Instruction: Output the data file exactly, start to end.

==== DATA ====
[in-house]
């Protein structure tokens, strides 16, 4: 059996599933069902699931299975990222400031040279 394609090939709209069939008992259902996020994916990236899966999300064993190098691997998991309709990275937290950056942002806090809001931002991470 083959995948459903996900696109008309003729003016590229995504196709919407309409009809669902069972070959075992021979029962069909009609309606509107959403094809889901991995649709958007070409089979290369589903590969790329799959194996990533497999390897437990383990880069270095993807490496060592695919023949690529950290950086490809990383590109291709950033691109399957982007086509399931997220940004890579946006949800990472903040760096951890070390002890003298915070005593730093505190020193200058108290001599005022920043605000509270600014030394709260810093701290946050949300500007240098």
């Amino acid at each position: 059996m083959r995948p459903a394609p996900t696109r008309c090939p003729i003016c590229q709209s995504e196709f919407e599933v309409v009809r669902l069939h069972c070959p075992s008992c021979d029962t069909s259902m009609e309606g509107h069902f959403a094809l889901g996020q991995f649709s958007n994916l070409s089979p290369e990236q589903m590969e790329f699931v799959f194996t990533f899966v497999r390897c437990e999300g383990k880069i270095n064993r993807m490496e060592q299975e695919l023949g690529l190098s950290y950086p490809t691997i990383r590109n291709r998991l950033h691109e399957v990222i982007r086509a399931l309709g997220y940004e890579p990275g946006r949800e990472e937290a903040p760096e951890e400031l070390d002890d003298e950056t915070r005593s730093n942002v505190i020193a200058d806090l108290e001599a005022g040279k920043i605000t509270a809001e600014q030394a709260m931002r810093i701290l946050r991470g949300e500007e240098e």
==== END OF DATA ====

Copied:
[in-house]
């Protein structure tokens, strides 16, 4: 059996599933069902699931299975990222400031040279 394609090939709209069939008992259902996020994916990236899966999300064993190098691997998991309709990275937290950056942002806090809001931002991470 083959995948459903996900696109008309003729003016590229995504196709919407309409009809669902069972070959075992021979029962069909009609309606509107959403094809889901991995649709958007070409089979290369589903590969790329799959194996990533497999390897437990383990880069270095993807490496060592695919023949690529950290950086490809990383590109291709950033691109399957982007086509399931997220940004890579946006949800990472903040760096951890070390002890003298915070005593730093505190020193200058108290001599005022920043605000509270600014030394709260810093701290946050949300500007240098």
């Amino acid at each position: 059996m083959r995948p459903a394609p996900t696109r008309c090939p003729i003016c590229q709209s995504e196709f919407e599933v309409v009809r669902l069939h069972c070959p075992s008992c021979d029962t069909s259902m009609e309606g509107h069902f959403a094809l889901g996020q991995f649709s958007n994916l070409s089979p290369e990236q589903m590969e790329f699931v799959f194996t990533f899966v497999r390897c437990e999300g383990k880069i270095n064993r993807m490496e060592q299975e695919l023949g690529l190098s950290y950086p490809t691997i990383r590109n291709r998991l950033h691109e399957v990222i982007r086509a399931l309709g997220y940004e890579p990275g946006r949800e990472e937290a903040p760096e951890e400031l070390d002890d003298e950056t915070r005593s730093n942002v505190i020193a200058d806090l108290e001599a005022g040279k920043i605000t509270a809001e600014q030394a709260m931002r810093i701290l946050r991470g949300e500007e240098e």